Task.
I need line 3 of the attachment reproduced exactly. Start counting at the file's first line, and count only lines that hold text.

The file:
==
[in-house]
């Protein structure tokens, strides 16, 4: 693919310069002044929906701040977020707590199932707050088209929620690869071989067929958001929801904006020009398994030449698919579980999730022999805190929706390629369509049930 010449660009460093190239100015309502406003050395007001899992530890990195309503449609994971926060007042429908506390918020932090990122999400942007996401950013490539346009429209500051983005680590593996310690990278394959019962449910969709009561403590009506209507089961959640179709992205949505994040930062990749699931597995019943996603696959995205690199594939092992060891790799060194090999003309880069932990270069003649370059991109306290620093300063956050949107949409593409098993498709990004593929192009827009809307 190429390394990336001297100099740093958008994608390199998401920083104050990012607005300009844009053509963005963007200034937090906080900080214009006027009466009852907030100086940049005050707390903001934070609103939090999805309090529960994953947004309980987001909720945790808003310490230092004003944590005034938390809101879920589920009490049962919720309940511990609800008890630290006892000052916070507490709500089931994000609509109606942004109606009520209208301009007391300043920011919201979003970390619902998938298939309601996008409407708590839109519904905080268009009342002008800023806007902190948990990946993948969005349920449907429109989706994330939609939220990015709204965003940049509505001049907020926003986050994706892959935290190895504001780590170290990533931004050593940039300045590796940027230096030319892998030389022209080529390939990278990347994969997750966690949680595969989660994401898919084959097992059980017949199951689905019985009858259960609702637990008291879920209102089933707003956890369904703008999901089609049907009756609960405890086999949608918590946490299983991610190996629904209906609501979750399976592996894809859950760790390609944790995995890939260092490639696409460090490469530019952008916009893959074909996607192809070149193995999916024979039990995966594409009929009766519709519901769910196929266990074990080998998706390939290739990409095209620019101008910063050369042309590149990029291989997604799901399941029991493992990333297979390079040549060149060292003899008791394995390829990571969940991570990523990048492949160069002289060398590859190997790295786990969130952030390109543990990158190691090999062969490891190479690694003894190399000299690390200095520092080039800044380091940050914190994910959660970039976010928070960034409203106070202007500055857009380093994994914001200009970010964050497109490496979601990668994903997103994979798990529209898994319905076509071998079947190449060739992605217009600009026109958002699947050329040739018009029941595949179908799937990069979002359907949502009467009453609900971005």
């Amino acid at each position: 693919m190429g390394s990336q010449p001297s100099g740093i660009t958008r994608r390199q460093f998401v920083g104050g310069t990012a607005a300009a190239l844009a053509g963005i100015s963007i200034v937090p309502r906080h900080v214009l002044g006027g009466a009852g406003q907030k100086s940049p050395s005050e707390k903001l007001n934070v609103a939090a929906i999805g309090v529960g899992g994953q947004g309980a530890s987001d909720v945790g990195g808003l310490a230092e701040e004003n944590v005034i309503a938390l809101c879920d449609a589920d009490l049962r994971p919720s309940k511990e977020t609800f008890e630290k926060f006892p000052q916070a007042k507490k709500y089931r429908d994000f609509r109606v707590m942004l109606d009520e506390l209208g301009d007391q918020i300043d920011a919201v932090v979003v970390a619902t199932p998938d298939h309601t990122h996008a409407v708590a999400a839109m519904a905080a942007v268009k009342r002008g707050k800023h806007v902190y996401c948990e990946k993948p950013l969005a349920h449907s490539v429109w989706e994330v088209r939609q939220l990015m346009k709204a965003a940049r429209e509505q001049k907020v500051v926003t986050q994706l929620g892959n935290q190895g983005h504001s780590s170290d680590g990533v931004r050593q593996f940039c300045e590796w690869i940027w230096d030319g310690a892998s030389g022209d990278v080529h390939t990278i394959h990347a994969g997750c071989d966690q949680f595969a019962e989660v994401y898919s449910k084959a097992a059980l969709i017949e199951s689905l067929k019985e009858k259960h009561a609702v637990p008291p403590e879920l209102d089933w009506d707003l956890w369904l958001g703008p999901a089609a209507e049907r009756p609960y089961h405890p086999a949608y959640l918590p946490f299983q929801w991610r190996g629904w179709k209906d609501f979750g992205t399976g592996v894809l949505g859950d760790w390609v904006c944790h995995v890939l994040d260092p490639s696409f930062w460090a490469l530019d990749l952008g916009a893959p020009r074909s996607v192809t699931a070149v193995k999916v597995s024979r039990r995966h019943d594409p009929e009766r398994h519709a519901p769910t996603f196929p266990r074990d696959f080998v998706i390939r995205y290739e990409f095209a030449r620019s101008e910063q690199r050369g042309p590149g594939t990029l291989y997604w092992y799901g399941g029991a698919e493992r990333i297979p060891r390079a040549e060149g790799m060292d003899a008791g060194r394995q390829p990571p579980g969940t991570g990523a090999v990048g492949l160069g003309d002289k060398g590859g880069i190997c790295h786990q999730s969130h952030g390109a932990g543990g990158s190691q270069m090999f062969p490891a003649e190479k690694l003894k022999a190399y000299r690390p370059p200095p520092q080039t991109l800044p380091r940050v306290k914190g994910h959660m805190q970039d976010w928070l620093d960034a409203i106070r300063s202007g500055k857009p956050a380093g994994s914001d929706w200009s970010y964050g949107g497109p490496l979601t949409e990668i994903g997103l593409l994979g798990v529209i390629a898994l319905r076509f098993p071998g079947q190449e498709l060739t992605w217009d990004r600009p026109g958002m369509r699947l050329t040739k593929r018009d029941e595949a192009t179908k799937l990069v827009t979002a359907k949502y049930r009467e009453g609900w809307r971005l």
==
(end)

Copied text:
């Amino acid at each position: 693919m190429g390394s990336q010449p001297s100099g740093i660009t958008r994608r390199q460093f998401v920083g104050g310069t990012a607005a300009a190239l844009a053509g963005i100015s963007i200034v937090p309502r906080h900080v214009l002044g006027g009466a009852g406003q907030k100086s940049p050395s005050e707390k903001l007001n934070v609103a939090a929906i999805g309090v529960g899992g994953q947004g309980a530890s987001d909720v945790g990195g808003l310490a230092e701040e004003n944590v005034i309503a938390l809101c879920d449609a589920d009490l049962r994971p919720s309940k511990e977020t609800f008890e630290k926060f006892p000052q916070a007042k507490k709500y089931r429908d994000f609509r109606v707590m942004l109606d009520e506390l209208g301009d007391q918020i300043d920011a919201v932090v979003v970390a619902t199932p998938d298939h309601t990122h996008a409407v708590a999400a839109m519904a905080a942007v268009k009342r002008g707050k800023h806007v902190y996401c948990e990946k993948p950013l969005a349920h449907s490539v429109w989706e994330v088209r939609q939220l990015m346009k709204a965003a940049r429209e509505q001049k907020v500051v926003t986050q994706l929620g892959n935290q190895g983005h504001s780590s170290d680590g990533v931004r050593q593996f940039c300045e590796w690869i940027w230096d030319g310690a892998s030389g022209d990278v080529h390939t990278i394959h990347a994969g997750c071989d966690q949680f595969a019962e989660v994401y898919s449910k084959a097992a059980l969709i017949e199951s689905l067929k019985e009858k259960h009561a609702v637990p008291p403590e879920l209102d089933w009506d707003l956890w369904l958001g703008p999901a089609a209507e049907r009756p609960y089961h405890p086999a949608y959640l918590p946490f299983q929801w991610r190996g629904w179709k209906d609501f979750g992205t399976g592996v894809l949505g859950d760790w390609v904006c944790h995995v890939l994040d260092p490639s696409f930062w460090a490469l530019d990749l952008g916009a893959p020009r074909s996607v192809t699931a070149v193995k999916v597995s024979r039990r995966h019943d594409p009929e009766r398994h519709a519901p769910t996603f196929p266990r074990d696959f080998v998706i390939r995205y290739e990409f095209a030449r620019s101008e910063q690199r050369g042309p590149g594939t990029l291989y997604w092992y799901g399941g029991a698919e493992r990333i297979p060891r390079a040549e060149g790799m060292d003899a008791g060194r394995q390829p990571p579980g969940t991570g990523a090999v990048g492949l160069g003309d002289k060398g590859g880069i190997c790295h786990q999730s969130h952030g390109a932990g543990g990158s190691q270069m090999f062969p490891a003649e190479k690694l003894k022999a190399y000299r690390p370059p200095p520092q080039t991109l800044p380091r940050v306290k914190g994910h959660m805190q970039d976010w928070l620093d960034a409203i106070r300063s202007g500055k857009p956050a380093g994994s914001d929706w200009s970010y964050g949107g497109p490496l979601t949409e990668i994903g997103l593409l994979g798990v529209i390629a898994l319905r076509f098993p071998g079947q190449e498709l060739t992605w217009d990004r600009p026109g958002m369509r699947l050329t040739k593929r018009d029941e595949a192009t179908k799937l990069v827009t979002a359907k949502y049930r009467e009453g609900w809307r971005l």